Adding to this site’s archived posts of judicial criticism of expert witness advocacy, reasons for judgment were published today by the BC Supreme Court, New Westminster Registry, rejecting a defence expert for shortcomings in their opinion evidence.
In today’s case (Soltan v. Glasgow) the Plaintiff was injured in two collisions that the Defendants accepted fault for. In the course of litigation the Defendants retained an orthopaedic surgeon who provided opinion evidence minimizing the impact of the Plaintiff’s injuries and prognosis. In finding it “difficult to ascribe any weight” to these opinions Mr. Justice Saunders provided the following critical comments:
 Having said that, I find it difficult to ascribe any weight to Dr. Boyle’s opinion. His opinions as to the “greater than 50%” likelihoods of certain outcomes, as described above, were stated in a conclusory manner. Rule 11-6 of the Supreme Court Civil Rules, B.C. Reg. 168/2009 requires that an expert state the reasons for their opinion, and indeed the letter of instruction from ICBC to Dr. Boyle specifically asked him to provide his reasons. In contrast to Dr. Hershler, who explicitly stated in his October 2015 report that his opinion was based on his experience with patient outcomes, and the fact that recovery can be prolonged when there have been multiple accidents, Dr. Boyle did not set out what path of reasoning led to the opinions he expresses. His report stated a number of positive and negative prognostic factors, but he did not weigh or analyze them in any fashion.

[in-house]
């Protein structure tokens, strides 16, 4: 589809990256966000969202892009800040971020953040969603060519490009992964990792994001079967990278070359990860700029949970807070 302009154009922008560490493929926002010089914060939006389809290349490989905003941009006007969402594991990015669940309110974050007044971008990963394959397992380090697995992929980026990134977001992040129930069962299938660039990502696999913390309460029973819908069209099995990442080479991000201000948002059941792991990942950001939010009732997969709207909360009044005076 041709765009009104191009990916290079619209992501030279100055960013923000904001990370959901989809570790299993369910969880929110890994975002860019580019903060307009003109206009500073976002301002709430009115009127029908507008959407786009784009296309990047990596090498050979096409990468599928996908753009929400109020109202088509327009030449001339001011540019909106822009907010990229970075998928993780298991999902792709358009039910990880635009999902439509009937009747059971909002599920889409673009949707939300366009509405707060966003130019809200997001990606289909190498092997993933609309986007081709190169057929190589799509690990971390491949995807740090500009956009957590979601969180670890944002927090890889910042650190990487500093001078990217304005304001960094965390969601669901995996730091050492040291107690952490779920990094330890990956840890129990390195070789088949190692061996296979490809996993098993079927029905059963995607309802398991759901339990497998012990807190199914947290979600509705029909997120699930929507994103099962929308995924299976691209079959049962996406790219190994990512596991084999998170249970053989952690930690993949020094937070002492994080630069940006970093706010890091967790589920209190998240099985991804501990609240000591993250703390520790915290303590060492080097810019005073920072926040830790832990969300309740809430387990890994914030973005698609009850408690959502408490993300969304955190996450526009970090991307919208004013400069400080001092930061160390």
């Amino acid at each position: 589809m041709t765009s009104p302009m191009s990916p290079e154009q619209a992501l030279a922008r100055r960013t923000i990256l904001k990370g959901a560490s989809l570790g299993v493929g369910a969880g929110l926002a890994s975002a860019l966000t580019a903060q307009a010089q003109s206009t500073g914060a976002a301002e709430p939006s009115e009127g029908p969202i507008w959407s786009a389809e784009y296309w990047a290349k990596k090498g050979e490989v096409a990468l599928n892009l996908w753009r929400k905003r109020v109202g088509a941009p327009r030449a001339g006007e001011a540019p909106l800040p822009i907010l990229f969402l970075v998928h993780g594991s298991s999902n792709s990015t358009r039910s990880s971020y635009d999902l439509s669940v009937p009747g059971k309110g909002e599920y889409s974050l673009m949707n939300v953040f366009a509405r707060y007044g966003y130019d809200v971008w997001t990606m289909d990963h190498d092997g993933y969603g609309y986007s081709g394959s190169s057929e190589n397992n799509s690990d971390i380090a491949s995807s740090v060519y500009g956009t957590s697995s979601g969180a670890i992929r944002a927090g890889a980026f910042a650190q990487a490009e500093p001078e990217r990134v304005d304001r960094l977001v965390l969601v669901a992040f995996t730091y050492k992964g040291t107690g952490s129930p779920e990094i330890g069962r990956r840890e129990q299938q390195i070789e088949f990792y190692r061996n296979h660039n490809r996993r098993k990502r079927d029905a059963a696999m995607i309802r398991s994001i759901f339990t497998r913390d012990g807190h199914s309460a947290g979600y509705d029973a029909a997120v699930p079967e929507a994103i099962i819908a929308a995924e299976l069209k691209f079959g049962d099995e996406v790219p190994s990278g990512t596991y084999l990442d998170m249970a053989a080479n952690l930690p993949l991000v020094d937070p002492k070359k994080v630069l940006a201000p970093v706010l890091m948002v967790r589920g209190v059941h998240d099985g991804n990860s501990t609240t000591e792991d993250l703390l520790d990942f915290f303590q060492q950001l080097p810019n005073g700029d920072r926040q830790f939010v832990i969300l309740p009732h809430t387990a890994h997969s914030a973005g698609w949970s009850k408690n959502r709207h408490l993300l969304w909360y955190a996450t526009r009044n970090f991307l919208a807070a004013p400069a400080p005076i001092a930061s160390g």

If Dr. Boyle’s unstated reasoning behind his opinions was simply that there were no objective signs of pathology, then his failure to acknowledge the subjective nature of pain and the possibility that Ms. Soltan may have found her pain levels intolerable, would mark his report as a work of advocacy. So too would his implication that a prognosis for probable full resolution of soft tissue symptoms may be based solely on objective criteria. The function of an expert witness is to assist the court, not to take sides. To demonstrate fairness and balance, Dr. Boyle’s acknowledgement of the potential for subjective pain being limiting and disabling, even in the absence of objective signs, ought to have been stated frankly in his report and not left to be ferreted out in cross-examination.
 I also note that Dr. Boyle did not state in his report that Ms. Soltan’s decision to take time off work, commencing in February 2017, would not have been a reasonable approach to managing her symptoms and attempting to accelerate the process of recovery.
 For these reasons, I prefer and accept the opinions of Dr. Hershler.